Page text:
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Saltwick Bay | by Jackson & Co Photography
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Saltwick Bay

I took this last night on an excellent and incredible evening with Dad/Photo_Aja out at Saltwick Bay close to Whitby. After some initial doubts about whether the tide was actually going out we got it together for a mad dash and scramble just in time to get to the north landing as the sky caught fire. It's an amazing place to be and this was my first time so I'm sure there was plenty more to capture at a later date.


This is the Admiral Von Trump in the foreground, sunk in 1976, Saltwick Nab to the left, and the giant Black Nab to the right. An amazing amazing place to be.


Go have a look at Photo_Aja's take on this as well if you have the time:


Also, take the time if you can to read the article below taken from a Scarborough newspaper in 1976.


You can also now find a selection of my work for sale on - see my profile for the link.


Please, please do not leave flashy banners, icons, and all of that gubbins on my profile. It's annoying and doesn't help me to develop as a photographer. Please comment, please critique, please pick it to pieces or praise it to the heavens - I don't mind as it’s all a learning process and I love to hear all of your advice both good and bad.


The mysterious sinking of the Admiral Von Tromp


At 1am the Skipper Frankie Taal set off from Scarborough Harbour. Mr Walter Sheader, (10 Longwestgate) Pierman on the West Pier helped cast them off. He stated that everything seemed normal and that the crew were definitely not drunk(if they had been the whole thing may have been easier to explain). Frankie Taal set a course for the Barnacle Bank fishing grounds - 45 miles NNE of Scarborough. He then had a cup of coffee then came back to check again on John Addison. Everything seemed normal and he went to bed leaving Addison on the wheel - he was an experienced man on the wheel.


Then skipper Frankie Taal was woken as the vessel was bumping and heeling. Crew member John Marton thought the boat had been run down - it simply didn´t enter his mind that the boat could have gone on the rocks. The boat was heeling over off Black Nab on Saltwick Bay. The skipper was incredulous and asked Addison "What the hell are you doing!". He simply looked back in stunned silence.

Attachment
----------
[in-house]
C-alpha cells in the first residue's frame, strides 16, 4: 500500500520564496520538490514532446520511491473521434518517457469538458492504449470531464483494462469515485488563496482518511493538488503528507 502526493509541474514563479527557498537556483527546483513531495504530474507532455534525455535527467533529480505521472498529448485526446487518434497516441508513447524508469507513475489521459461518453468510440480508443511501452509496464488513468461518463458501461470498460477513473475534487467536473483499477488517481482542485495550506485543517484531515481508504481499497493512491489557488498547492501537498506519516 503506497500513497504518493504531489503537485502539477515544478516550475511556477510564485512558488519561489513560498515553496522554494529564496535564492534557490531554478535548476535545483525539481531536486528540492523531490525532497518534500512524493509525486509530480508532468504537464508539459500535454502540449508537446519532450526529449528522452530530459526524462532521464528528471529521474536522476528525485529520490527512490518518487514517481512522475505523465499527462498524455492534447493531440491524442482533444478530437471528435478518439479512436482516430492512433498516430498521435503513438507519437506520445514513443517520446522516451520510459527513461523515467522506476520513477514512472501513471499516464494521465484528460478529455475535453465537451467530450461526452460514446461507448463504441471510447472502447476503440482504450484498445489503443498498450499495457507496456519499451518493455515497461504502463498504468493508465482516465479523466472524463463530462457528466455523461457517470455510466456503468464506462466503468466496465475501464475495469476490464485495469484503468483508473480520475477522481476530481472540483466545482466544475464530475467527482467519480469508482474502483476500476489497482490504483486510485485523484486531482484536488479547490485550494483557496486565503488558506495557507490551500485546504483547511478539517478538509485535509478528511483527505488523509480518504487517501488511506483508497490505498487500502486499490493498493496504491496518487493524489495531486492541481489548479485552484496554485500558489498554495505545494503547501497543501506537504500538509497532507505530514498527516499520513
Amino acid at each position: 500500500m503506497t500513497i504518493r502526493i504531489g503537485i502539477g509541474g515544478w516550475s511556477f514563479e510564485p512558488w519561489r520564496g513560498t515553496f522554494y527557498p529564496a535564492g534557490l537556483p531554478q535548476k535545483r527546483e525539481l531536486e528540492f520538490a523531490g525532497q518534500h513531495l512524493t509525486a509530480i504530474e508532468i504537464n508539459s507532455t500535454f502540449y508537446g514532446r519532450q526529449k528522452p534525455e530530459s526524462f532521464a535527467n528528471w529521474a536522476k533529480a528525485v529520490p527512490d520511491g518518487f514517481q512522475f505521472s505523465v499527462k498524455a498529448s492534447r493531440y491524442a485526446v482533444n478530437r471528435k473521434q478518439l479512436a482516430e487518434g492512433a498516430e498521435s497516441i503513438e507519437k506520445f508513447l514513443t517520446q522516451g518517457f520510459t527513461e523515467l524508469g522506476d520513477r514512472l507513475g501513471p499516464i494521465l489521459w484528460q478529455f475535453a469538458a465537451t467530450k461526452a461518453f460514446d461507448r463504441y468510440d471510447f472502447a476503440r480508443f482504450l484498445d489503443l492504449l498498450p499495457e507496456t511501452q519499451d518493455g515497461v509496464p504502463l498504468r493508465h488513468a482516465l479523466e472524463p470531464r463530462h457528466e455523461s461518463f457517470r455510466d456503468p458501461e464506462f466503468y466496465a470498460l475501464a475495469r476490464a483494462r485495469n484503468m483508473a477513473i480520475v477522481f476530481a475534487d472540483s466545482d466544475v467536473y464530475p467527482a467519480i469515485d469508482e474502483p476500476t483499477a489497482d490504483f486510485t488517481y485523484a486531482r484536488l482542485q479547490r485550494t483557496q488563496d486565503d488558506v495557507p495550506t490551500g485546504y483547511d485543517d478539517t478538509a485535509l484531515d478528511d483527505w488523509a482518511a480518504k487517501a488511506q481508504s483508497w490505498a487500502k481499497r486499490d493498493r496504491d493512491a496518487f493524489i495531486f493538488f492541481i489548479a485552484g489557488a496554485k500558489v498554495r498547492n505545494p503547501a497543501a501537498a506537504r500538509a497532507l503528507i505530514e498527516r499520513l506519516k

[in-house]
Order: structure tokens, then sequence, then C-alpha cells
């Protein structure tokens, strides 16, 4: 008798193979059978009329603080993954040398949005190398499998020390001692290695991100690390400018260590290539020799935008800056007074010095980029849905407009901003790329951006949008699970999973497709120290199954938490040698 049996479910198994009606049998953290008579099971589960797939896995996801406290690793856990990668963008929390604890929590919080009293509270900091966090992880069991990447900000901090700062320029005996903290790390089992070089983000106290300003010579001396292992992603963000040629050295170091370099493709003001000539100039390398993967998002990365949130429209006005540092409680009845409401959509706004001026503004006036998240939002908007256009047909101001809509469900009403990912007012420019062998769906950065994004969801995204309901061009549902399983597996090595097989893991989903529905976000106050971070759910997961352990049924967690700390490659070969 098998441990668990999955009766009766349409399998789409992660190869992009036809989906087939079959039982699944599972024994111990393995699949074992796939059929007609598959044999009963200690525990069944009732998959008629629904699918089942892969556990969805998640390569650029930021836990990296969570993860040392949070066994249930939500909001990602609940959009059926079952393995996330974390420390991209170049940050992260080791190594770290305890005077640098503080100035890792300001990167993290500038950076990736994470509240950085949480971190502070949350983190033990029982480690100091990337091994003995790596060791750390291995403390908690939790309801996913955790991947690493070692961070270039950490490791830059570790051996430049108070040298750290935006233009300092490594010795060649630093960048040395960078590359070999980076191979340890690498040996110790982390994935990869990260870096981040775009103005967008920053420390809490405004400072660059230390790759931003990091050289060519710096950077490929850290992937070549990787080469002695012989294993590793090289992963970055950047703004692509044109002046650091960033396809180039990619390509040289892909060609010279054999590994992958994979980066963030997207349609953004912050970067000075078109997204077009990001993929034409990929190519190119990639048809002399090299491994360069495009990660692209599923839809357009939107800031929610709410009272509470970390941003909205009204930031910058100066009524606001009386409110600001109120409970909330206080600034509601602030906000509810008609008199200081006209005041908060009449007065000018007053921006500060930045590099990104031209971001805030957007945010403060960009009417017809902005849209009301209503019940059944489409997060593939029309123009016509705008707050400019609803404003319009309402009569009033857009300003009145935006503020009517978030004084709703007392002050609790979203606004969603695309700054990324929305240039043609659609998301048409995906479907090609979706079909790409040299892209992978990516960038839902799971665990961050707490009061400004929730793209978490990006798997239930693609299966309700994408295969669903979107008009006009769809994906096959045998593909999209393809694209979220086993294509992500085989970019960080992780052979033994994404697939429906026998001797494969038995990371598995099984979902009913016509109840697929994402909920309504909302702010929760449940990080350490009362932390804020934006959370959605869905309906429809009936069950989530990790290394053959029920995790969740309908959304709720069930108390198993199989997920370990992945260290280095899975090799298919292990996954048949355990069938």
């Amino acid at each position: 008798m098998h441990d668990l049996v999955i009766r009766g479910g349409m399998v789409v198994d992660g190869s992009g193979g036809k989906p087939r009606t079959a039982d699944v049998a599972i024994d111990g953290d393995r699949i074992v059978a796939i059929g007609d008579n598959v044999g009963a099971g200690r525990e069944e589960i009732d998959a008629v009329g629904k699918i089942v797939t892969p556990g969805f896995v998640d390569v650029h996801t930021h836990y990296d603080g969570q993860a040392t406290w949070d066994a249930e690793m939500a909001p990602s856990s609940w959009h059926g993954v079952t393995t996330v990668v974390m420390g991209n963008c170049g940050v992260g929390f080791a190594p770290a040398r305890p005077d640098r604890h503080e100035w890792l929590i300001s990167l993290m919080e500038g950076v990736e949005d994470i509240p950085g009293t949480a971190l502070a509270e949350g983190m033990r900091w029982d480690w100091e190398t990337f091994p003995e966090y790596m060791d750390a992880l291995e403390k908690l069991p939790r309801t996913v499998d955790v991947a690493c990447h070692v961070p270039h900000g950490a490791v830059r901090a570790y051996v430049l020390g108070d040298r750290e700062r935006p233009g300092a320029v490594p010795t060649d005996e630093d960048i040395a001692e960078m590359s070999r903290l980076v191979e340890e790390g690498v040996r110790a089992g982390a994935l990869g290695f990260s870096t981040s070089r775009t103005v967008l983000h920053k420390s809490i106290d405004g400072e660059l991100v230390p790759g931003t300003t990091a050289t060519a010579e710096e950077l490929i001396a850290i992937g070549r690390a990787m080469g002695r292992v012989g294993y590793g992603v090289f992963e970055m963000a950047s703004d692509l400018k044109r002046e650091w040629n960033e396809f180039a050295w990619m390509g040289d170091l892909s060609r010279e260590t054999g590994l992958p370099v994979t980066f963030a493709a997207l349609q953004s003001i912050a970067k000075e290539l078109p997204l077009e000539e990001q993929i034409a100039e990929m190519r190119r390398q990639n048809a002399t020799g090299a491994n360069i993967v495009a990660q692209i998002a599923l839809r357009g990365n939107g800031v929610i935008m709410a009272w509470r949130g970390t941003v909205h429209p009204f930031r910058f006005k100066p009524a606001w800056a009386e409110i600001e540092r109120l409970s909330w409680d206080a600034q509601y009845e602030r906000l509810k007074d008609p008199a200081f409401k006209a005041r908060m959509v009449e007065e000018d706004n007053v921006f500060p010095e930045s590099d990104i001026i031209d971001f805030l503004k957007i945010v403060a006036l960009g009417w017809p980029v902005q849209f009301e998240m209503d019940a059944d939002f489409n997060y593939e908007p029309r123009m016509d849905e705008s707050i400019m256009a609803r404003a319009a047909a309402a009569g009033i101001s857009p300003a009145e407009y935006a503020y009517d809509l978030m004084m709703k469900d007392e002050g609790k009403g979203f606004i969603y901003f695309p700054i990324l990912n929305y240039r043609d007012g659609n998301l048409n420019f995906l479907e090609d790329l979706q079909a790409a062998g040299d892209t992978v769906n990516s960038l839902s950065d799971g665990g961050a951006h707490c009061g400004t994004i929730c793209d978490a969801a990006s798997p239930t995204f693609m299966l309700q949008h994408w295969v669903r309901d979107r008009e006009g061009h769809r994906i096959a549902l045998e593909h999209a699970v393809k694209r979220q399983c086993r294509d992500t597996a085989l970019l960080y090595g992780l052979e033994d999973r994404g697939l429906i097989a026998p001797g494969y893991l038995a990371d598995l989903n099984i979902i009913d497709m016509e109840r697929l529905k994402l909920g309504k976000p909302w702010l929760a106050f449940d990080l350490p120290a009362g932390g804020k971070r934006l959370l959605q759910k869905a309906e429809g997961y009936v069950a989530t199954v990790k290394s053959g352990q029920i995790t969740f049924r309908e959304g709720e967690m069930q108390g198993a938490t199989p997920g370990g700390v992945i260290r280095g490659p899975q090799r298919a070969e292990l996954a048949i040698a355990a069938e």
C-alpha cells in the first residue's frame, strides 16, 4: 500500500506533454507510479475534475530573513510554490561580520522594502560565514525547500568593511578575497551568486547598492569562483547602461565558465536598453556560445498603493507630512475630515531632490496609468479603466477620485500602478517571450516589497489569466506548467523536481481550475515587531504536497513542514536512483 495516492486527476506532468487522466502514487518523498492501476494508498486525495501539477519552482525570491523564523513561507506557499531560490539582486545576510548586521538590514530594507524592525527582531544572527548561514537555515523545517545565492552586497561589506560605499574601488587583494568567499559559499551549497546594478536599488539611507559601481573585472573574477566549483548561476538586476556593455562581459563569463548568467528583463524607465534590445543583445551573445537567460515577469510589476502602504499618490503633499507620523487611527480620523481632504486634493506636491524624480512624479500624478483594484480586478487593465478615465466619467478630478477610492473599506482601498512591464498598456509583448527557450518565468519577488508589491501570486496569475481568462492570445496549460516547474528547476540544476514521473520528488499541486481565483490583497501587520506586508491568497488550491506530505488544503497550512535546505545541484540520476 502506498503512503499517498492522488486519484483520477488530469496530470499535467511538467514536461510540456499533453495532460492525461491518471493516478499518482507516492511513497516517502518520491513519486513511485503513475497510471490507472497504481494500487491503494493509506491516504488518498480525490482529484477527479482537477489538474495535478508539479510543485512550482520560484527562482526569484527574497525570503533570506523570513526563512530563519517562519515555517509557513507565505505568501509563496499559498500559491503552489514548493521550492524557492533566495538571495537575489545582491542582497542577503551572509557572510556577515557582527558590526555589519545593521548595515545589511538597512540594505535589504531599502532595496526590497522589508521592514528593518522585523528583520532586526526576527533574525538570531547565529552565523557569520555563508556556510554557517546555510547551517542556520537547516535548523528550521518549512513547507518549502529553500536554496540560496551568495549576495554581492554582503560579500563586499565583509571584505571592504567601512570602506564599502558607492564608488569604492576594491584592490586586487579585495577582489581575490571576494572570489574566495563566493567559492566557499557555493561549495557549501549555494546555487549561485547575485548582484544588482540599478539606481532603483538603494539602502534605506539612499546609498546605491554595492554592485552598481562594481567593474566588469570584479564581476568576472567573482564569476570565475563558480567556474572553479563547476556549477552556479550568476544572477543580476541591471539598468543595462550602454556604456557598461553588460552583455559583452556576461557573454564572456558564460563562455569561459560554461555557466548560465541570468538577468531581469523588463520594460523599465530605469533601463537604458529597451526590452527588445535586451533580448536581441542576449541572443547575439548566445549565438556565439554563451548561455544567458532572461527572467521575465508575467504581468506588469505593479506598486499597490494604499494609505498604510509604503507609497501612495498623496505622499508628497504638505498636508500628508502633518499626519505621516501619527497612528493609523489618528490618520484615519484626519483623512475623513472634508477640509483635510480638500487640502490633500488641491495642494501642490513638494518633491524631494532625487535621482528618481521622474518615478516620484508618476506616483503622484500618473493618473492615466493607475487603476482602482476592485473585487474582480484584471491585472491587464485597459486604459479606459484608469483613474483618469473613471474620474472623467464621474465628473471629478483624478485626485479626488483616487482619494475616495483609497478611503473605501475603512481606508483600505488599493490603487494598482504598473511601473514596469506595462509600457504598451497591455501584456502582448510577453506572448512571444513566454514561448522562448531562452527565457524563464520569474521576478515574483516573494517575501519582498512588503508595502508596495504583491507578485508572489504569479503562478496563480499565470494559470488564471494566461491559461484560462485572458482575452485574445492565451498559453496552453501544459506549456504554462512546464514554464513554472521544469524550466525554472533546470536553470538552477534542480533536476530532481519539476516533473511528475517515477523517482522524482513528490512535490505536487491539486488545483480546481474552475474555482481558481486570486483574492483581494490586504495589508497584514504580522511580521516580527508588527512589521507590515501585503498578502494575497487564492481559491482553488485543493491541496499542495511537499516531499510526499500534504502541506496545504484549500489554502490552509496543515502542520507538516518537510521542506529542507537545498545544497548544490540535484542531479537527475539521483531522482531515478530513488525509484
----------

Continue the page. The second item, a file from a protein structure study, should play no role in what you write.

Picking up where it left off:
How exactly did a modern boat with all the navigational aids run aground on Saltwick Bay. The weather wasn´t bad and they had enough fuel? It was foggy but that shouldn´t be a problem as they were not heading anywhere near the coastline. Captain Abbey from the coastguard even charted the boats course and when it sank it was heading due west. That was 90 degrees off course. The boat had been heading straight towards some of the worst rocks on the coast!


Strangest of all was the testimony of a senior nautical surveyor at the inquest. He stated that the boat if left to its devices would not have gone onto the rocks. It really was driven onto the rocks by a deliberate act.


Frankie Taal made valiant attempts to save the boat. They all put their Lifejackets on and then he tried to anchor the boat. Then the vessel turned broadside and it then started to fill with water. He had already sent out a mayday - having to get John Addison out of the way - who was still looking stunned and was powerless to act. The boat was now sinking in thick fog, with a heavy swell breaking on the stern.


The rescue proved very problematic. The boat was heeling over. Frankie Taal ordered the crew to hang onto the starboard side but the seas were too heavy. They instead went back into the wheelhouse. They stayed here for an hour. The wheelhouse slowly filled with water and in the end they heads were banging on the ceiling. In the end they had to leave through an open window - Skipper Taal was last out. Addison was already dead at this stage - drowned in the wheelhouse.


The rescue showed how difficult it is to save lifes even in the modern age. The Whitby Lifeboat tried again and again to get near and failed. The Coxswain of the Lifeboat, Robert William Allen, even spoke to the skipper - who said that everyone was alive. The boat tried 7 times to get close. At one point the vessels even touched. Yet heavy seas and fog hampered the rescue. They could even have snatched the crew yet at that moment they were still imprisoned in the wheelhouse. Rocket lines were thrown by the Coastguard but again this failed because the crew were trapped inside the wheelhouse.


When they left the wheelhouse then problems were bound to occur. George Eves was on top of the wheelhouse yet a huge wave knocked him off. That was the last the skipper saw of him. He died drowned. Skipper, Taal was washed overboard and was eventually saved by the inshore Lifeboat. He drew their attention with his whistle on his Lifejacket. The Coastguard had thrown him a line but he did not have the strength to catch it. The other survivors were washed ashore.


It was a tragic loss with two men dead. Quite why it happened will never be explained - Addison died in the water. He drowned and pathology reports showed no signs of alcohol. He spoke to Alan Marton just after the accident happened just saying Oh Alan!" in a quiet apologetic voice. He seemed stunned and unable to act. Skipper Taal had to remove him from the wheel in order to get try to rescue the boat.


The crew onboard the Admiral Von Tromp were:

- Frankie Taal, 35 Princess Street , who had 23 years at sea. Saved by inshore Lifeboat.

- Alan Marton, mate, 22 Longwestgate. Survived.

- Mr Anthony Nicholson, engineer, 6 Avenua Road

- Mr George Edward Eves, East Mount Flats, Scarborough,fish hand. Who drowned

- Mr John ´Scotch Jack´ Addison, Spreight Lane Steps, Drowned in the wheelhouse. His body was found 25th October In Runswick Bay.


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Taken on July 4, 2011